One of the secondary goals of our trip is to connect with individuals that have lived or are still living unique, mobile lives.  Vagabonds, Nomadic Travelers, Digital Nomads.  Whatever you call them, we are interested in connecting with individuals that are making their way through the world in unique ways.  We will be reaching out to a number of fellow travelers over the next year to share experiences and also to benefit from their wisdom.  Think you have an interesting and relevant story to share?   We’d love to hear it.  Contact us!

We hope you enjoy the posts.

Interview: Hole In The Donut Cultural Travel

Interview: Hole In The Donut Cultural Travel

After years of working 70-80 hours per week at jobs that paid the bills but brought no joy, a serious illness made Barbara Weibel realize she felt like the proverbial “hole in the donut” – solid on the outside but empty on the inside. When she recovered her health, Weibel walked away from her successful but unfulfilling career, sold or gave away most of her material possessions, strapped on a backpack and began traveling around the world in pursuit of her true passions: travel, photography and writing. These days she travels perpetually, bouncing from country to country, writing stories about her adventures on her blog, Hole In The Donut Cultural Travel (http://holeinthedonut.com) You’ve mentioned quite candidly about your troubles with your health in the past. Your travel urge really kicked into gear as a result of your failing (and subsequently improving) health. Do you think you might have taken the adventures that you have taken if you hadn’t experienced the health challenges that you did? I’ve often asked myself this same question. I’d like to say I would have eventually done it without the Lyme disease, but the truth is that I spent 36 years in corporate jobs that I hated. Every few years I’d burn out and walk away, promising myself “never again,” but I always caved in when the next job offer came my way. I really believe it took a life-threatening disease to open my eyes and push me through the fear that had always held me back from pursuing my true passions of travel, writing, and photography. Staying with the topic of health, how do...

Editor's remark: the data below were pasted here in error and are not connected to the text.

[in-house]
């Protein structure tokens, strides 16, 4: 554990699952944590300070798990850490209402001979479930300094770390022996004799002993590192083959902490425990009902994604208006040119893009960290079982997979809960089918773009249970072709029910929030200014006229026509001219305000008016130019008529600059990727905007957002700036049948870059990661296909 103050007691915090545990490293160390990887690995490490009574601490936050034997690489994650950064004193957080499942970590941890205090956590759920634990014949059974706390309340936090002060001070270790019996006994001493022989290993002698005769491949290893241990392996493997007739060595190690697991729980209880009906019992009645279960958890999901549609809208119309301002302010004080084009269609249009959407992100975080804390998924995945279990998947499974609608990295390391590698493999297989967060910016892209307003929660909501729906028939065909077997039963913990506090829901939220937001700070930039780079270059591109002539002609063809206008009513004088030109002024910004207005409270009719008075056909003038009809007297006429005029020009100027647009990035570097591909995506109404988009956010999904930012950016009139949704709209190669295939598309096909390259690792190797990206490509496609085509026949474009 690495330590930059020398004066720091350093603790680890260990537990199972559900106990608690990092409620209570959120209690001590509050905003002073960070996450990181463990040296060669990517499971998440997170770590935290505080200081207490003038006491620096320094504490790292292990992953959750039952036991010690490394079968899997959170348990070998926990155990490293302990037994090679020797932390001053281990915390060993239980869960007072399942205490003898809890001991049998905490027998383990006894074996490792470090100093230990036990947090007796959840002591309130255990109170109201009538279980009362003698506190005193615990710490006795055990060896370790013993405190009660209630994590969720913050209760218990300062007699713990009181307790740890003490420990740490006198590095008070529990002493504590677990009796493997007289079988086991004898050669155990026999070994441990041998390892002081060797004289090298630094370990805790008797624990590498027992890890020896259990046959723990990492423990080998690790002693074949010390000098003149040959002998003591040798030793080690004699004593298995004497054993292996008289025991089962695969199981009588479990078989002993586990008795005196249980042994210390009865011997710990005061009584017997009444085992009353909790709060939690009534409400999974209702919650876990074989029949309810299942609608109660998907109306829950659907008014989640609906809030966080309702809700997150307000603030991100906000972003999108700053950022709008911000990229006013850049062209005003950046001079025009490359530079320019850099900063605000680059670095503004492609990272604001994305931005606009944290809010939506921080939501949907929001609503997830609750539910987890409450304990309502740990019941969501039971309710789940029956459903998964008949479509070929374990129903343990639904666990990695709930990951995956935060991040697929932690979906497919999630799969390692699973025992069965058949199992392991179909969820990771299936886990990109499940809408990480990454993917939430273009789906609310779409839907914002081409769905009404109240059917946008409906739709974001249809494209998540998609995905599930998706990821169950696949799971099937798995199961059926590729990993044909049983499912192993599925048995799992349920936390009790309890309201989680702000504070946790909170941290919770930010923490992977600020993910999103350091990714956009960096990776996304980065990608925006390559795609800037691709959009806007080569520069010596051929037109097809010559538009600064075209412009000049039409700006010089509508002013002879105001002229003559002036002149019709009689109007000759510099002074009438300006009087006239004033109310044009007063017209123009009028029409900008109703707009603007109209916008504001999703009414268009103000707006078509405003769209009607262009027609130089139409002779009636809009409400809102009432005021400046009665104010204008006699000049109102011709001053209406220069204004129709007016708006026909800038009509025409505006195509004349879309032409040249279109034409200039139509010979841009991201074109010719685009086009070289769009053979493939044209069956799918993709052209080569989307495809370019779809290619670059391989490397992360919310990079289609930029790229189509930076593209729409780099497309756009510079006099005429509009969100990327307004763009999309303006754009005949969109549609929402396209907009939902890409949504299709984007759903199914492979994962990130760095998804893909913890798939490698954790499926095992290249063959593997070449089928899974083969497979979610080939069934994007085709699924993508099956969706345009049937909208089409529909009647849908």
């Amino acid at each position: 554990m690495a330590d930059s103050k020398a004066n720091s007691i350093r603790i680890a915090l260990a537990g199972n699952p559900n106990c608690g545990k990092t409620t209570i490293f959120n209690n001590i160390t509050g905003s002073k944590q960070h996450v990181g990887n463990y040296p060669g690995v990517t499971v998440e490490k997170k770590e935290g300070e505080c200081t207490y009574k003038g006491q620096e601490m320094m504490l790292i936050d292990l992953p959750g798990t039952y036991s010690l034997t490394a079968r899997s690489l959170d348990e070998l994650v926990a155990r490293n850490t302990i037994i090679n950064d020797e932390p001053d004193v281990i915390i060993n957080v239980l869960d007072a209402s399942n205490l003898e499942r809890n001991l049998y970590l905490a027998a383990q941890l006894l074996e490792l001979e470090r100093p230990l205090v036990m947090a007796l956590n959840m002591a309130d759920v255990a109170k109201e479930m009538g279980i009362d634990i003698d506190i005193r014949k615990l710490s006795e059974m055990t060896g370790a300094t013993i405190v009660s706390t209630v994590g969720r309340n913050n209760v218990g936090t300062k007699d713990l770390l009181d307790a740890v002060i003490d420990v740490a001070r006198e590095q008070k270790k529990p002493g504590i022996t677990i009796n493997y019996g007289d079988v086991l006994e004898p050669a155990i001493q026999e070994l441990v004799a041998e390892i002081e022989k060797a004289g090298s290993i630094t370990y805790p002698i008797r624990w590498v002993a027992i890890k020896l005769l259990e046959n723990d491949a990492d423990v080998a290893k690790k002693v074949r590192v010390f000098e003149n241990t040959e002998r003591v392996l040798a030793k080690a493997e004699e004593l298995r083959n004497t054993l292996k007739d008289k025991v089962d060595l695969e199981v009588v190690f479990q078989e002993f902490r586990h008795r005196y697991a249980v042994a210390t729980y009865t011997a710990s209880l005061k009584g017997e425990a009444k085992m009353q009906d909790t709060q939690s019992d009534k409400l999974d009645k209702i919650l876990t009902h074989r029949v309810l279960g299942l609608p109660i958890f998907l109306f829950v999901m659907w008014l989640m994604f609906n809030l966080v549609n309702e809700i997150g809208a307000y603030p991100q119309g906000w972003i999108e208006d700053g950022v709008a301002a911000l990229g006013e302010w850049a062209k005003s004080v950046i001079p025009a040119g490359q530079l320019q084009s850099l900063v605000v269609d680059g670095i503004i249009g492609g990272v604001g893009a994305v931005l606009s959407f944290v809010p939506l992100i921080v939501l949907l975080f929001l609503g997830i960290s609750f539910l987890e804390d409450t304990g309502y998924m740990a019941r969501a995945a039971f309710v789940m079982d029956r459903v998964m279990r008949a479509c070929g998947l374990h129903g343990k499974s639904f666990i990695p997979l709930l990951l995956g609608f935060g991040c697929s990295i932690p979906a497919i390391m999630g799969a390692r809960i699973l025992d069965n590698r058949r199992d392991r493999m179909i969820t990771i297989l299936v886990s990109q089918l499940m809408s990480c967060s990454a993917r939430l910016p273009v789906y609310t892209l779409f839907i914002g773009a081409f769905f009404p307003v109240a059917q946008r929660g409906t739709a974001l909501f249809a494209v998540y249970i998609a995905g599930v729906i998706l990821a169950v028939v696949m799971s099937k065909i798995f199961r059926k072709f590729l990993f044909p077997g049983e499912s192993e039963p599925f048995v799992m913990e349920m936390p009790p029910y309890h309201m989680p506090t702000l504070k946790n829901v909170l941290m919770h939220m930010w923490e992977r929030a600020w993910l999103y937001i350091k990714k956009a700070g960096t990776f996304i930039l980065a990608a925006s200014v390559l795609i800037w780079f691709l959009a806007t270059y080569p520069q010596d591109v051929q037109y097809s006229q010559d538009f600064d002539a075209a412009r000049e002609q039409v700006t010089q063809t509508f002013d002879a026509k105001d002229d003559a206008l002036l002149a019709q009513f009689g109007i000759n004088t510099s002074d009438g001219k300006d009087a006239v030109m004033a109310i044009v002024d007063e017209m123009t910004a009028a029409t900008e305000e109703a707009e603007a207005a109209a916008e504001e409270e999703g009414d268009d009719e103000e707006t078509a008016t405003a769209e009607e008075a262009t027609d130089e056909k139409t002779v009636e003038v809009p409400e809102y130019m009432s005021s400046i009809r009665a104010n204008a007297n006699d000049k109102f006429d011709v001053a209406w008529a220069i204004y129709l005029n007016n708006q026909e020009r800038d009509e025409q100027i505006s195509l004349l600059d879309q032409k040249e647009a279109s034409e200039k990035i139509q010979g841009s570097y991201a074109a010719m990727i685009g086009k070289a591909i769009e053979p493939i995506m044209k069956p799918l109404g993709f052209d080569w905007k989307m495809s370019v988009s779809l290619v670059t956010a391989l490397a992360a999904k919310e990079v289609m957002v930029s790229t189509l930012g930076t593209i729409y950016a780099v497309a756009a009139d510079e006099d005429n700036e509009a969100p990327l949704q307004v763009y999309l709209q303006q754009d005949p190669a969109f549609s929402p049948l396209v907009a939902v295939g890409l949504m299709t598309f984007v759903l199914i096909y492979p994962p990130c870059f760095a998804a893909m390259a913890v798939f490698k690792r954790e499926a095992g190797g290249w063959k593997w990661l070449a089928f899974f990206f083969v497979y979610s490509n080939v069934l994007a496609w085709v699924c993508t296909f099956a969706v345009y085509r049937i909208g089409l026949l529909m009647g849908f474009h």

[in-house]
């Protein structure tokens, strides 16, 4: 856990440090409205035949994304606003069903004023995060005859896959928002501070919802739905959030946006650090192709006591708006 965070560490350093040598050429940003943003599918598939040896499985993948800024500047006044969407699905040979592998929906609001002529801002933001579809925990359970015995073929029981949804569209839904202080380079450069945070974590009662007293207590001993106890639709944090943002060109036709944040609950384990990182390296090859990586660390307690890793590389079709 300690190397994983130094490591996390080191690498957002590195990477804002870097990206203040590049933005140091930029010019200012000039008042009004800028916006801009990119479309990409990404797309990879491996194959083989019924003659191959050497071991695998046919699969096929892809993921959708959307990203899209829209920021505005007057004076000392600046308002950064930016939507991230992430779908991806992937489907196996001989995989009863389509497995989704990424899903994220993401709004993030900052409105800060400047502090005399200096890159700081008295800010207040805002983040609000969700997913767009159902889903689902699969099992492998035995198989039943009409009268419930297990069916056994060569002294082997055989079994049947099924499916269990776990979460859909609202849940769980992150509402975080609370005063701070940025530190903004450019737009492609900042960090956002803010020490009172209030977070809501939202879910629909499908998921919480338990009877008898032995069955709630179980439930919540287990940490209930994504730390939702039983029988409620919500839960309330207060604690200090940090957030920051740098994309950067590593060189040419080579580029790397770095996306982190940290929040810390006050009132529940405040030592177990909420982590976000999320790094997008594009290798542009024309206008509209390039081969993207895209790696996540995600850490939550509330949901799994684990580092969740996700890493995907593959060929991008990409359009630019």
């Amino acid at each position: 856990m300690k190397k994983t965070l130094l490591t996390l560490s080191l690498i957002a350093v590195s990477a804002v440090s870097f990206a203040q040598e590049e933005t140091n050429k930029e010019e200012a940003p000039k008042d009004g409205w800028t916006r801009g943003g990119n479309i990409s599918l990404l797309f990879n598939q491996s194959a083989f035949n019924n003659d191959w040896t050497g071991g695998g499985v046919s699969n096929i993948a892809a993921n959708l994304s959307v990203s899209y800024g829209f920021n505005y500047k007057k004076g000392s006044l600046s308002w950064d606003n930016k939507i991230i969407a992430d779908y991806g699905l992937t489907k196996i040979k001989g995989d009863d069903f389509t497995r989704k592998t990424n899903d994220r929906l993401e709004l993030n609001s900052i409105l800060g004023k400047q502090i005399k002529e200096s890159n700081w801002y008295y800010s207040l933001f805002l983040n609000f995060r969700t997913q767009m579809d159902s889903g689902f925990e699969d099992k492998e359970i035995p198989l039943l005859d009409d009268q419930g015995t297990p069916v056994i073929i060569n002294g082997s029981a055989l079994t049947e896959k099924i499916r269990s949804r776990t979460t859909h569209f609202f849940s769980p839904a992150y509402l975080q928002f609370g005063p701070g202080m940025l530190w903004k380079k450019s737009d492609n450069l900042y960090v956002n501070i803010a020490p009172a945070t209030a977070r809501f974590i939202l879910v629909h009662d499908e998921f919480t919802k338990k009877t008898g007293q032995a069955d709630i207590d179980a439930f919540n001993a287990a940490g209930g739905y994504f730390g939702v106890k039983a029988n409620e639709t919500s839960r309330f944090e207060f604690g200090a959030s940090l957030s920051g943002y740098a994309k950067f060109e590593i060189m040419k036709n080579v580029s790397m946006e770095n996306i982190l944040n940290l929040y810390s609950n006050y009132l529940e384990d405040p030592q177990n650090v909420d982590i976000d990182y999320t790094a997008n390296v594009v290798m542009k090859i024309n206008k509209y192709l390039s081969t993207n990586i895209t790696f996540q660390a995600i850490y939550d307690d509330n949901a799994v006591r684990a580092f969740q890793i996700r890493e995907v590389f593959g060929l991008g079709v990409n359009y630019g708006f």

Interview: Changes In Longitude

Interview: Changes In Longitude

After turning 50, Larissa and Michael quit their jobs, sold their house and gave away their possessions to travel around the world with a Rocky statue. (Hey, they’re from Philadelphia.) They’ve been on the road for 2+ years and after visiting six continents have become global nomads, calling the world their home. They write about their adventures for the Philadelphia Inquirer, Travel + Escape, The Huffington Post and other media outlets. You can also follow the journey on their award-winning travel blog at www.ChangesInLongitude.com. Like us, you don’t fit the typical profile of young 22 year old recent graduates that are backpacking around the world. How do you feel your age has affected either your travels, experiences or even just interactions with others that you meet while traveling? We travel a bit differently than when we were in our 20s; getting into the rhythm of slow travel and staying in places longer so we really get to know them. Sometimes seeing less but experiencing them more in-depth. We meet many locals of similar age who are fascinated about the concept of chucking it all in mid-life; making new friends around the world. One concession to age is that backpacks and hostels are out. We use wheeled suitcases and try to rent our own flats when we can. (But we’re not ancient, so don’t write us off yet!) Taking a trip like the one you are on yields many surprises. What has surprised you the most about your trip? Probably the similarities of people all over the world rather than the differences. Even though we’ve witnessed many different cultures and...